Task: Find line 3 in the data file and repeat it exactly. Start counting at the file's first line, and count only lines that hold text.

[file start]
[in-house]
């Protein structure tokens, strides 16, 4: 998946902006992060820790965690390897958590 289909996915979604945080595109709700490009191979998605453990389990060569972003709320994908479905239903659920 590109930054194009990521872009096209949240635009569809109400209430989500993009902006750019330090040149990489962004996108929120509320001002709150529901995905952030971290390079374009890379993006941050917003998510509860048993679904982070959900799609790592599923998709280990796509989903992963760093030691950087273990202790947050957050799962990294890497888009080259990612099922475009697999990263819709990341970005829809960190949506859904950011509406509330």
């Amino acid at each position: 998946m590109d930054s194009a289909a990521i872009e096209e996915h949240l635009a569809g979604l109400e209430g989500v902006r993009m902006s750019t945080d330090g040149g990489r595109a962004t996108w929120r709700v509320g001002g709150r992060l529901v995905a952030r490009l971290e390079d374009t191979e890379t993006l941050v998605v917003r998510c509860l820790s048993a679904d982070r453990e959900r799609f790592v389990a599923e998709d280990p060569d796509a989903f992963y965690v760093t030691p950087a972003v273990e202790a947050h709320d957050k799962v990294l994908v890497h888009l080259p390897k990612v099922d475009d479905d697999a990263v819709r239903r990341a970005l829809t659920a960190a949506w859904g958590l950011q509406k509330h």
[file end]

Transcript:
């Amino acid at each position: 998946m590109d930054s194009a289909a990521i872009e096209e996915h949240l635009a569809g979604l109400e209430g989500v902006r993009m902006s750019t945080d330090g040149g990489r595109a962004t996108w929120r709700v509320g001002g709150r992060l529901v995905a952030r490009l971290e390079d374009t191979e890379t993006l941050v998605v917003r998510c509860l820790s048993a679904d982070r453990e959900r799609f790592v389990a599923e998709d280990p060569d796509a989903f992963y965690v760093t030691p950087a972003v273990e202790a947050h709320d957050k799962v990294l994908v890497h888009l080259p390897k990612v099922d475009d479905d697999a990263v819709r239903r990341a970005l829809t659920a960190a949506w859904g958590l950011q509406k509330h």